It’s important that a request for consent be presented in an “intelligible and easily accessible form, using clear and plain language”, and must be presented in a manner which is clearly distinguishable from other matters. This means that consent must not be “bundled” or “pre-ticked” but should be offered as an “opt-in” and where necessary, separated from other matters.
Data subjects must have the right to withdraw their consent at any time and must be informed that they have the right to withdraw their consent at the time of giving consent. It must be as easy to withdraw as to give consent.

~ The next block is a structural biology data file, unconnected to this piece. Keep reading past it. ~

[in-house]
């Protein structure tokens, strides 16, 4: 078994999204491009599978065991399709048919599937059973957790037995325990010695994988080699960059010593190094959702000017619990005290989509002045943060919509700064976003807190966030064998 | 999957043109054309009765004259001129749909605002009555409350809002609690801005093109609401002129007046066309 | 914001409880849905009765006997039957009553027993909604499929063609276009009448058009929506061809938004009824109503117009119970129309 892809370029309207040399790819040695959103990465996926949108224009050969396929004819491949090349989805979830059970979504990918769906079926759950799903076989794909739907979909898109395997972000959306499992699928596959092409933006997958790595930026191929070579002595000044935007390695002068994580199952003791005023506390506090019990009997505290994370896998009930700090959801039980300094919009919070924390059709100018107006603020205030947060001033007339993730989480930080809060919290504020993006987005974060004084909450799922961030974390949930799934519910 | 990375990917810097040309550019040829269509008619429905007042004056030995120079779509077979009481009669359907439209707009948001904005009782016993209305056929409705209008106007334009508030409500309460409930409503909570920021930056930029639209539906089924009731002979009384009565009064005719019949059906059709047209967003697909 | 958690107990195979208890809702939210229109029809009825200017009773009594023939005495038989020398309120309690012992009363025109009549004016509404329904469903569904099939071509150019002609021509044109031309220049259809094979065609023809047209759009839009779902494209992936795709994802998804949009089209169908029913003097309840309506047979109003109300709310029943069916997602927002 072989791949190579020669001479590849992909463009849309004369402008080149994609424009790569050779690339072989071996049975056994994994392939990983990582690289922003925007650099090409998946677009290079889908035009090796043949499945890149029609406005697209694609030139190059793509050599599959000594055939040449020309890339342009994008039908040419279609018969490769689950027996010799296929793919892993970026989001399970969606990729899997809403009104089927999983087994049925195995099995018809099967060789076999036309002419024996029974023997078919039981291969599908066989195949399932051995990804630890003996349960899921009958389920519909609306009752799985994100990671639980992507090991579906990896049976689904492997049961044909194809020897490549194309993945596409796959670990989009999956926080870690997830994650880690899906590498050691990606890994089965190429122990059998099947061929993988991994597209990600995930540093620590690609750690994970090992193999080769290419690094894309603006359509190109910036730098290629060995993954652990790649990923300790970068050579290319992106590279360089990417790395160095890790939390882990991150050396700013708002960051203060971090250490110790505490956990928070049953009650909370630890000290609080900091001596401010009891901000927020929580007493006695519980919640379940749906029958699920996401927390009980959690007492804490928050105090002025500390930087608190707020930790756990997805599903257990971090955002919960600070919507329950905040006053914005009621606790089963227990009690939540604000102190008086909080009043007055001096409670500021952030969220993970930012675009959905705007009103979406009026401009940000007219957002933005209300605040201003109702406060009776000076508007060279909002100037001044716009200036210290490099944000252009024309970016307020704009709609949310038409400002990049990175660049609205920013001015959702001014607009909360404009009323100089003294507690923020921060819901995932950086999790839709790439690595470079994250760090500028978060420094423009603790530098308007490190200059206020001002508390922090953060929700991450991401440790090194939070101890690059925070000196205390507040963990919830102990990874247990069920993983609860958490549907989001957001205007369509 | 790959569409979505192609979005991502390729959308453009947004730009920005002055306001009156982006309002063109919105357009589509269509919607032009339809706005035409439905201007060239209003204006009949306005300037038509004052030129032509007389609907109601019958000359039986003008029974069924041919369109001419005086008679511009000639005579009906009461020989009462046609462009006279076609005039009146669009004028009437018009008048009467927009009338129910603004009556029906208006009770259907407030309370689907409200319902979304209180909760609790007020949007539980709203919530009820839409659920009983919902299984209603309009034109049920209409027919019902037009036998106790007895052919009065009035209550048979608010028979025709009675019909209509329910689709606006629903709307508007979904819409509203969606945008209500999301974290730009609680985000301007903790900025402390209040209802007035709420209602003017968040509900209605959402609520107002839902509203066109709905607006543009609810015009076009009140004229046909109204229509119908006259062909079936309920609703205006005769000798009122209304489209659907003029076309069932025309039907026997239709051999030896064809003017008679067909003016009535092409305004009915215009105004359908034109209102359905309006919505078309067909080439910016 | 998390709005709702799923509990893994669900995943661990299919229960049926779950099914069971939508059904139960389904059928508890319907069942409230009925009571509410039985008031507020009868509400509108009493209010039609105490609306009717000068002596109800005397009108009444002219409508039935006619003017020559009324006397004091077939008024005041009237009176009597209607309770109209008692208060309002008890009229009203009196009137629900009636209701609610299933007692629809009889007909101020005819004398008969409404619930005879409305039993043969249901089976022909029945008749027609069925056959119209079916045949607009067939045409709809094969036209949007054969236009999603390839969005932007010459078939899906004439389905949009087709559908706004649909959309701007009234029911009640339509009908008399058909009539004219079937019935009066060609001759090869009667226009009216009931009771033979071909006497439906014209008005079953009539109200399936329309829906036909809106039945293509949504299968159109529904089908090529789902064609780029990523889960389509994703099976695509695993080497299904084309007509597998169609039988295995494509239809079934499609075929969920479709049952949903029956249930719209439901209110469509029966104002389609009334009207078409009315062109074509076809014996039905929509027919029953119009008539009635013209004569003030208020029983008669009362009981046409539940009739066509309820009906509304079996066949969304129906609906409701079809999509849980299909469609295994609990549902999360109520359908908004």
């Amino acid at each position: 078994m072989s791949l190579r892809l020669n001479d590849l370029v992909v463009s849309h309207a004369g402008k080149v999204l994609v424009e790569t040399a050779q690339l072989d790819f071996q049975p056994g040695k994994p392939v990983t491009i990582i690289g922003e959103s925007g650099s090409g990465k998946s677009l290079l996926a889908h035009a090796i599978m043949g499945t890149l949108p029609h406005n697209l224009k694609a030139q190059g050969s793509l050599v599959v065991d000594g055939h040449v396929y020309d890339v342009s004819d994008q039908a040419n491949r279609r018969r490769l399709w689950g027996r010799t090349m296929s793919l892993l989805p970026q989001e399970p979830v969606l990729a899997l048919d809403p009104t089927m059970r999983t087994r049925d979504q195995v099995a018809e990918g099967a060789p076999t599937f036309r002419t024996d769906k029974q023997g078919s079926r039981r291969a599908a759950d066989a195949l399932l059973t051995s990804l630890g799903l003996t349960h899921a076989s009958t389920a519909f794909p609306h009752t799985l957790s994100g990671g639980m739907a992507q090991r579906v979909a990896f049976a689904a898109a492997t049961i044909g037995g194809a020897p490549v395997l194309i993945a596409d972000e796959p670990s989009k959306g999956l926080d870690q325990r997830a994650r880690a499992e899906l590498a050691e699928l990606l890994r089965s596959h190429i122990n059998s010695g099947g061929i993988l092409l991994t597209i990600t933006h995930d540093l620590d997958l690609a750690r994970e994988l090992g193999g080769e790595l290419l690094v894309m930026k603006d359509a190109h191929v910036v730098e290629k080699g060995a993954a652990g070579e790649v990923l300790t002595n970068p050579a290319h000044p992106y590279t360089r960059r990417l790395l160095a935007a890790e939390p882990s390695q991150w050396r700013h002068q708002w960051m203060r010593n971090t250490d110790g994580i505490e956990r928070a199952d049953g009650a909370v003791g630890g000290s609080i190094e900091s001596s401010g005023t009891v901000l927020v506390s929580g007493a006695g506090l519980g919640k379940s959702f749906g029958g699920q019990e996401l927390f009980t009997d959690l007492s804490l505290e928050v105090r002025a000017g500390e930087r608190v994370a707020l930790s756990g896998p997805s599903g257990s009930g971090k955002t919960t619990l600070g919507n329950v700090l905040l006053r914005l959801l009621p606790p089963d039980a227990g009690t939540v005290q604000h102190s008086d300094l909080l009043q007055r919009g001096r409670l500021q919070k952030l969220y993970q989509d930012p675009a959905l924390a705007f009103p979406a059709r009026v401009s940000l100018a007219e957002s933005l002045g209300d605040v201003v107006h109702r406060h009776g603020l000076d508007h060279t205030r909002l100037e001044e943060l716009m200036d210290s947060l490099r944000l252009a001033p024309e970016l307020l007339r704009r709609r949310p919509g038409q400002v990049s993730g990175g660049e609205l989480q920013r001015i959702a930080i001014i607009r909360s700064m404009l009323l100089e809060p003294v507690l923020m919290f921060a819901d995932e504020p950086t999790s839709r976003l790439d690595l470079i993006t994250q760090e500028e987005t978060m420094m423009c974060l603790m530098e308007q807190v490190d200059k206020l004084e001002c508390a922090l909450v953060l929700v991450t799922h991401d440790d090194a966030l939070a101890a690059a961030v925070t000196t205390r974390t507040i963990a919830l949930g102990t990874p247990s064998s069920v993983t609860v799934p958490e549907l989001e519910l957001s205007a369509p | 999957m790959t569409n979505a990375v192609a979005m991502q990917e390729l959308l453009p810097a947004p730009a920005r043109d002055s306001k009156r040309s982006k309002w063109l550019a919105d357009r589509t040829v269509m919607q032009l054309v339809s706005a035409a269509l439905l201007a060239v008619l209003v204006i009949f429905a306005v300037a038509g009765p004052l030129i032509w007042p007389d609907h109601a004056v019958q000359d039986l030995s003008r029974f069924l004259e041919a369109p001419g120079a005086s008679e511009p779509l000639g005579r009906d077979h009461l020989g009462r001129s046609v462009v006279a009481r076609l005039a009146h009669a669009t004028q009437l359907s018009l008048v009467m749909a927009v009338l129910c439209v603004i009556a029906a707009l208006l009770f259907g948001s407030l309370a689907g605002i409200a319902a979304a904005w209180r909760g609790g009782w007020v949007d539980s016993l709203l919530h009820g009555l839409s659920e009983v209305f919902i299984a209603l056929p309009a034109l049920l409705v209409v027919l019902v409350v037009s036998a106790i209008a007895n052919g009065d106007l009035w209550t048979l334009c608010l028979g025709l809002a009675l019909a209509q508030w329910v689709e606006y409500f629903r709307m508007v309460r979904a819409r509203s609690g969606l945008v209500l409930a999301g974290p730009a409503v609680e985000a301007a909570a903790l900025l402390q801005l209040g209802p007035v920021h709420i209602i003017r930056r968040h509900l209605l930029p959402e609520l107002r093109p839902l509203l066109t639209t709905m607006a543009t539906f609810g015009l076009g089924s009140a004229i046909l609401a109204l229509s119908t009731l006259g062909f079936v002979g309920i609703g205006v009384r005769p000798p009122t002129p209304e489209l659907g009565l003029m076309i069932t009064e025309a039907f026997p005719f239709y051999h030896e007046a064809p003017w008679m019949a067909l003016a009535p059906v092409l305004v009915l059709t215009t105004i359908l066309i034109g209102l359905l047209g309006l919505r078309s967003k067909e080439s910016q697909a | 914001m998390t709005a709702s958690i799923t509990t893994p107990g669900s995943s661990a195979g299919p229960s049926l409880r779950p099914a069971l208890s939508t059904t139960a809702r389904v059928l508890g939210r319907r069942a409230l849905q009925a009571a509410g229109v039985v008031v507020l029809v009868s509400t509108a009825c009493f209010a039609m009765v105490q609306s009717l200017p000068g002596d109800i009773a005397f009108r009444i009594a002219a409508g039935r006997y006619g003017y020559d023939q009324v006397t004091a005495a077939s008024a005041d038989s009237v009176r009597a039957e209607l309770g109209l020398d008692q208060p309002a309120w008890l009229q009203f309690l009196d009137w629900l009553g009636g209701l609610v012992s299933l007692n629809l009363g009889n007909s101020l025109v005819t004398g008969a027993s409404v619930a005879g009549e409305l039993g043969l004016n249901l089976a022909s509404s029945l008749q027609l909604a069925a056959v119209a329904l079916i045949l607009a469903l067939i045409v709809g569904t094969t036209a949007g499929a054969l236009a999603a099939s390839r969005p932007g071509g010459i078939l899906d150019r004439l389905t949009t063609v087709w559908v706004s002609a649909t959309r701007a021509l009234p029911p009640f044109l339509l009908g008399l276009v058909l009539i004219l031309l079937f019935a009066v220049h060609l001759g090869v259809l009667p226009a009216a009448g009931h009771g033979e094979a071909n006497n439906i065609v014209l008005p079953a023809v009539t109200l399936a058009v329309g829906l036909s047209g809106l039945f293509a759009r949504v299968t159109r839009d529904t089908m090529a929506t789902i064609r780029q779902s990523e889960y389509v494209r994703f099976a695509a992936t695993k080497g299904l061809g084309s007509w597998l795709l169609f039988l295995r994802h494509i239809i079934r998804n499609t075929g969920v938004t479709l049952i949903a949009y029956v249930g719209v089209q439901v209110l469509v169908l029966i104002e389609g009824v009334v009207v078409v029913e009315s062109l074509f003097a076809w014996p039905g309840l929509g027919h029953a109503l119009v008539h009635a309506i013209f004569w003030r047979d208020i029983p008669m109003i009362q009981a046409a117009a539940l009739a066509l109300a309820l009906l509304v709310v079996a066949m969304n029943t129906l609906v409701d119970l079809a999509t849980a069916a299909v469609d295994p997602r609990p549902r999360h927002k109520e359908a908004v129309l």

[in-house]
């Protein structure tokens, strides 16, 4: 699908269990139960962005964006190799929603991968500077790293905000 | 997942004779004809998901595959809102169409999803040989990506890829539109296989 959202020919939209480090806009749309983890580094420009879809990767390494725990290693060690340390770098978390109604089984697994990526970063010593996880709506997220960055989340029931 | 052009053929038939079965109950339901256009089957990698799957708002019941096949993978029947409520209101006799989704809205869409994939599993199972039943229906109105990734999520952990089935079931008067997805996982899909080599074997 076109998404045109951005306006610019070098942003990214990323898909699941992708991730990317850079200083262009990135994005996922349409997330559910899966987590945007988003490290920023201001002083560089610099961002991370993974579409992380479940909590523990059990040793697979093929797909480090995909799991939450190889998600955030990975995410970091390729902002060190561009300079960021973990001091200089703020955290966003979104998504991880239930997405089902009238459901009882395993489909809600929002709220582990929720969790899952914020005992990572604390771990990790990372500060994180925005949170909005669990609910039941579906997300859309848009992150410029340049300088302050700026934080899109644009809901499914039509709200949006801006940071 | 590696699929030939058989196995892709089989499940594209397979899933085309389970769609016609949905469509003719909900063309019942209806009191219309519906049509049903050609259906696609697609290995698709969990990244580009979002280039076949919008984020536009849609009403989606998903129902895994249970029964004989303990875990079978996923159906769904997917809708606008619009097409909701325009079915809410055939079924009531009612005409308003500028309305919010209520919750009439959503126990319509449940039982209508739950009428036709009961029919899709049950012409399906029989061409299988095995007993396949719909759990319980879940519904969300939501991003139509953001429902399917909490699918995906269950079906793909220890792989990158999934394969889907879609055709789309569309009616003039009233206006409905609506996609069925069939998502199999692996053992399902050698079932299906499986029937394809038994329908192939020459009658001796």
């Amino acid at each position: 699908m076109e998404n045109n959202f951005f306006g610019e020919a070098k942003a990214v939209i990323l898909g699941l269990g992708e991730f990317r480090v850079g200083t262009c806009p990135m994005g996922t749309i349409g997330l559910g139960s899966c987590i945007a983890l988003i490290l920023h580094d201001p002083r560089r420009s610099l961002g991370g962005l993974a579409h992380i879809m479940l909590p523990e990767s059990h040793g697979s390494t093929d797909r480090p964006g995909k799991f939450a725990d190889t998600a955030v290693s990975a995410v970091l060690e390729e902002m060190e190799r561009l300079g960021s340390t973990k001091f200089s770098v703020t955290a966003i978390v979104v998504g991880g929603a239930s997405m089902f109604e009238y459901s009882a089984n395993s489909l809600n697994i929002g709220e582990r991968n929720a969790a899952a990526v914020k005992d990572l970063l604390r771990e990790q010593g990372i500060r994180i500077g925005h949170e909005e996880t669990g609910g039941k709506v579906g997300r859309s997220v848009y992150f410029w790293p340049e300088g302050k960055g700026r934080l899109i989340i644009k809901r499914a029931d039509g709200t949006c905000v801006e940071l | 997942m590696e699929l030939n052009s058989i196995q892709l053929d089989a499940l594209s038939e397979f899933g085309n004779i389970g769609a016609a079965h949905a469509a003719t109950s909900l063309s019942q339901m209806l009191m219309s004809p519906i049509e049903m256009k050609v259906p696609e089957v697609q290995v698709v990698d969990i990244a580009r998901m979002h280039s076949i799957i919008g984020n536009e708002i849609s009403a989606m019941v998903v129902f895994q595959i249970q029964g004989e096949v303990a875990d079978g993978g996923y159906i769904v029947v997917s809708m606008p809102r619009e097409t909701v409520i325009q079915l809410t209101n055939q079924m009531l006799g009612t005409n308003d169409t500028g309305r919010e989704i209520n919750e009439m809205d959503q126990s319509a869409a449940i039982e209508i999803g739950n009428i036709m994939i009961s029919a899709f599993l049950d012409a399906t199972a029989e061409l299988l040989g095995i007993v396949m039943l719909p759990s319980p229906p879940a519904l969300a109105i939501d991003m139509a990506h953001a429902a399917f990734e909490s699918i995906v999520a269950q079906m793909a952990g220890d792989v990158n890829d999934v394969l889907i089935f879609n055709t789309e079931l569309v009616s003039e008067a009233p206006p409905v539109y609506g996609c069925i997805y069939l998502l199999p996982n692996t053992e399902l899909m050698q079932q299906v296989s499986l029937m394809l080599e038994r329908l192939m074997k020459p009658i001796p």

It’s critical that consent be ‘freely given’ by the data subject. In determining whether consent is freely given, utmost account must be taken of, inter alia, whether the consent is conditional on the performance of a contract, including the provision of a service, and where the processing of that personal data is not necessary for the performance of that contract. This means that you should ensure that you are not collecting unnecessary personal data from a data subject as a condition of them entering into a contract, for example, a contract for the supply of goods.